July 22, 2011 | 10
Chicago’s nineteenth ward reeked of overripe fruit and kerosene the day Mary Stastch killed her baby. According to the Chicago Tribune on July 29, 1911 the unemployed single mother and recent immigrant from Austria left Cook County Hospital earlier that week and “wandered about Chicago for two days with the baby in her arms, looking for work.” But with the growing labor crisis leaving nearly 250,000 people jobless her search would have been difficult even without a newborn in tow.
As if that wasn’t enough, the following day more than three hundred police descended on the largely immigrant neighborhood around Maxwell Street in what was described as “a day of rioting and wild disorder such has not been seen in Chicago since the garment workers’ strike” the previous year. Wagons were overturned, grocery store windows smashed, and fruit carts doused with fuel in a desperate struggle between peddlers, police, and strike breakers. In the eery silence that followed Mary Stastch quietly strangled her infant. Cradling the limp child in her arms she then carried the body several miles to where it was later discovered, hidden behind a residence on Carroll Avenue.
“Cases of maternal infanticide are gripping,” explains feminist scholar Rebecca Hyman, “because they seem to violate an inherent natural law.” A mother’s affection for her child is thought to be absolute, a fact of evolution in which women have been “endowed with a nurturing maternal instinct.”
Yet, throughout history, from the fictional Medea to the tragic reports of modern times, women have taken the lives of their children under a variety of contexts, whether it is to punish the father, escape from the burden of motherhood, or even to protect a child from what they perceive as a fate worse than death. In this regard humans share yet another feature, albeit a tragic one, with nonhuman animals since females in a variety of species have been observed to abandon, abuse, or even kill their own offspring. To stress the importance of motherhood in human societies today, how can we best understand this behavior so that we can better predict, and prevent, its recurrence?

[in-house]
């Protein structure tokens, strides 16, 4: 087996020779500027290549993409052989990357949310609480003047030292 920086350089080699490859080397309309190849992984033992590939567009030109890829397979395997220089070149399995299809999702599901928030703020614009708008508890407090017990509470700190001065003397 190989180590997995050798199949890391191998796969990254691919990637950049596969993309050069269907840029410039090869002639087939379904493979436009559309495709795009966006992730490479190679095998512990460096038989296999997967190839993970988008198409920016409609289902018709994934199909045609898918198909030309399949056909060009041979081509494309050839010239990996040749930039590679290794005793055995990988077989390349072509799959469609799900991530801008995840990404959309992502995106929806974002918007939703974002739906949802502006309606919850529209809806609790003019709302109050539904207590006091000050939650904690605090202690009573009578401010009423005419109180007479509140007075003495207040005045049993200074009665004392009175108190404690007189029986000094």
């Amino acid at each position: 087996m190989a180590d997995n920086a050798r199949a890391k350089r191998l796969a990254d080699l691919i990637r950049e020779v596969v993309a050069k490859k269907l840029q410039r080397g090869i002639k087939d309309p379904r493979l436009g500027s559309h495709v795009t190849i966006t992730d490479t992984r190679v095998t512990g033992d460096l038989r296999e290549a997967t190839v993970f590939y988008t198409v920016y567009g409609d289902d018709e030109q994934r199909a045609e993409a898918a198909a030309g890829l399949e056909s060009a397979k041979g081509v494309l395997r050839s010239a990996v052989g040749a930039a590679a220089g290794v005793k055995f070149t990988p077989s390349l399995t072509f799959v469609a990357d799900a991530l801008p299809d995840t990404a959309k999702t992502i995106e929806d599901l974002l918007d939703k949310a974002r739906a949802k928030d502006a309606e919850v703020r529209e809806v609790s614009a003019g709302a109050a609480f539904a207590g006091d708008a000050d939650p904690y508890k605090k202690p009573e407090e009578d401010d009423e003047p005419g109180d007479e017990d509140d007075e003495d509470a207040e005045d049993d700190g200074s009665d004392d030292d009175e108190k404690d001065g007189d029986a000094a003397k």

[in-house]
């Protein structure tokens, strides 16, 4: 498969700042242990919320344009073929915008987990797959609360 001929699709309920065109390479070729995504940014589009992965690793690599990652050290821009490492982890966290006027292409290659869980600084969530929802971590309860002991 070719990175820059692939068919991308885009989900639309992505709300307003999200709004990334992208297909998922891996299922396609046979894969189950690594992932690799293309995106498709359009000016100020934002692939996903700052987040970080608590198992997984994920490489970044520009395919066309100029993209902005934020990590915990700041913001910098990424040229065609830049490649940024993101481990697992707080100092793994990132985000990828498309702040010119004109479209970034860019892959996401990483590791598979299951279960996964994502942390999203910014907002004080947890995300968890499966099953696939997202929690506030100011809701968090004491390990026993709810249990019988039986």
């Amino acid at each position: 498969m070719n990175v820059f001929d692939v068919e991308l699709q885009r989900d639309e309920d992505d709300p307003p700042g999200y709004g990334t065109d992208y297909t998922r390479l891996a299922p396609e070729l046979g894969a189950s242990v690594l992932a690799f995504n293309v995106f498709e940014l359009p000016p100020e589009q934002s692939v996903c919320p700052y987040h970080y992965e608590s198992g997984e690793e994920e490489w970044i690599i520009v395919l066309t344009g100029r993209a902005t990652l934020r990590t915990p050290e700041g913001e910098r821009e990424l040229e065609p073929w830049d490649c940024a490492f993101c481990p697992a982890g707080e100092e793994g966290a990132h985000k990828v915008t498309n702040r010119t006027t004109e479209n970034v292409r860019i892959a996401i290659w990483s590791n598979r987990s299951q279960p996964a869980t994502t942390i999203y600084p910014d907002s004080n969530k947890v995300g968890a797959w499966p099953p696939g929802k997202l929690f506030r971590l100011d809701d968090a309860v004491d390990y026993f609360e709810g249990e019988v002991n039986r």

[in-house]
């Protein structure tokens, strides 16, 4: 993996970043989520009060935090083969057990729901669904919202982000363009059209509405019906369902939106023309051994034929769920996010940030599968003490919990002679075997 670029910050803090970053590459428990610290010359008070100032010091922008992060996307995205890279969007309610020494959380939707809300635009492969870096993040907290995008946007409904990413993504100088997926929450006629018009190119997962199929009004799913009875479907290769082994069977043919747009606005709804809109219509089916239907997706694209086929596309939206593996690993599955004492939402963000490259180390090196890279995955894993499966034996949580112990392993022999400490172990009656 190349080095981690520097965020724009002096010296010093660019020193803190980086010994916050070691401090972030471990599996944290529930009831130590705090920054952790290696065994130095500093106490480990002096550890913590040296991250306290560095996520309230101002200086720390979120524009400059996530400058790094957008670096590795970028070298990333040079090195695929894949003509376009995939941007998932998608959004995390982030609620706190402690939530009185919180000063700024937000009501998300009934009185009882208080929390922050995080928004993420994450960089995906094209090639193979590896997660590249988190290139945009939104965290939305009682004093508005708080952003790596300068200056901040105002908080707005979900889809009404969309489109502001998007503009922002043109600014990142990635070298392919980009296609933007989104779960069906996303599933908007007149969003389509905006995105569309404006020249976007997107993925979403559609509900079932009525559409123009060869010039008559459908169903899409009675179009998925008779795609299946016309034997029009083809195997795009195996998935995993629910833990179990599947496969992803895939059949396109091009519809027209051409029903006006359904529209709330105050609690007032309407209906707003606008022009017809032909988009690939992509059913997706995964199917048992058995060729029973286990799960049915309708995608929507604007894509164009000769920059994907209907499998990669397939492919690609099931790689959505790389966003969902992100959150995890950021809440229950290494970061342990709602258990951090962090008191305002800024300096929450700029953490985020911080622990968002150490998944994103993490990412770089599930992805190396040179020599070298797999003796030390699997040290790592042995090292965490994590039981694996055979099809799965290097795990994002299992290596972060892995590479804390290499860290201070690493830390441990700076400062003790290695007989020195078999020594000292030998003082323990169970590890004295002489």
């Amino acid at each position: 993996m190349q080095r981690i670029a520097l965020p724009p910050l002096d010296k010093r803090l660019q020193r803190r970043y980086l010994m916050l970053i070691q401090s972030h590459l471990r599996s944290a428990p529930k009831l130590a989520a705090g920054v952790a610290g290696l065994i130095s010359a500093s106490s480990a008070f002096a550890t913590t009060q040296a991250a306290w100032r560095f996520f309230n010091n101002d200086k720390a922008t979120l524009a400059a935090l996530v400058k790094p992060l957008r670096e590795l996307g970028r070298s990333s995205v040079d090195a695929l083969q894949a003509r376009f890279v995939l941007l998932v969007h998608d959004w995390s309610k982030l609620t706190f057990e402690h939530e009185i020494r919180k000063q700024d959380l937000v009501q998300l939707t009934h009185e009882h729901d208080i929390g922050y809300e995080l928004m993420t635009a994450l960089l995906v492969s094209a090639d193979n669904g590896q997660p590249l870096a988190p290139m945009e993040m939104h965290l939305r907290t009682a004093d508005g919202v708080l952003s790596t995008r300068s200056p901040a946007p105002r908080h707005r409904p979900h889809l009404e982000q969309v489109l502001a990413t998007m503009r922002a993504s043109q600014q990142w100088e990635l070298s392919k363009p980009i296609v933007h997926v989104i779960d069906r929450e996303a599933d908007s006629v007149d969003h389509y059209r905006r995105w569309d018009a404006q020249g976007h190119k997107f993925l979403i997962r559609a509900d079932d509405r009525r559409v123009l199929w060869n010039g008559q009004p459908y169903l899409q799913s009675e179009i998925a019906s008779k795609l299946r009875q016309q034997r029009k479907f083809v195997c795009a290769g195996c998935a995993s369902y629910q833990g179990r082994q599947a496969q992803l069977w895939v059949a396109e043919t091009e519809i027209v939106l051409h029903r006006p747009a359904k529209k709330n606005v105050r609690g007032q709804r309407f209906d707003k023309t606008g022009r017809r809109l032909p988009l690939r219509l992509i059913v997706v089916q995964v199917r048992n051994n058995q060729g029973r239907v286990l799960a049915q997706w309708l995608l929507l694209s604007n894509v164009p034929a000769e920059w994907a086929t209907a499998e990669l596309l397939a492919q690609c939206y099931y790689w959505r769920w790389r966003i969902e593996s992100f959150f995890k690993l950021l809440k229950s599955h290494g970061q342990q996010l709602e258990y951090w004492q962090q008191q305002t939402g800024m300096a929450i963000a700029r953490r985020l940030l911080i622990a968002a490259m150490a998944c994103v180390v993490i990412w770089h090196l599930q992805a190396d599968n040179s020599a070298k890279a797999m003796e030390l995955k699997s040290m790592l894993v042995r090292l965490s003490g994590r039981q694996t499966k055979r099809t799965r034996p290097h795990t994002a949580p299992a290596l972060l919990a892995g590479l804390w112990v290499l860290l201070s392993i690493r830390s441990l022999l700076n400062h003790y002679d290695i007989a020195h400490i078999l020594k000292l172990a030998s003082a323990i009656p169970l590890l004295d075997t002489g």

One hundred years after Mary Stastch took her child’s life another Chicago immigrant may have some answers. Dario Maestripieri has spent most of his career studying maternal behavior in primates. In particular, he’s focused on the factors that influence a mother’s motivation towards her young. As a professor of Comparative Human Development, Evolutionary Biology, Neurobiology, and Psychiatry at the University of Chicago he has enjoyed the kind of cross-disciplinary success that most scientists only dream of. His 153 academic papers and six books have been cited more than a thousand times by scholars (including this one) in many of the world’s top scientific journals. His latest paper was published in the June, 2011 edition of the American Journal of Primatology. In it Maestripieri lays out the argument he’s built over the last two decades showing how one of the most serious impacts on maternal behavior, one with potentially lethal results, is so common in modern life as to be nearly invisible: stress.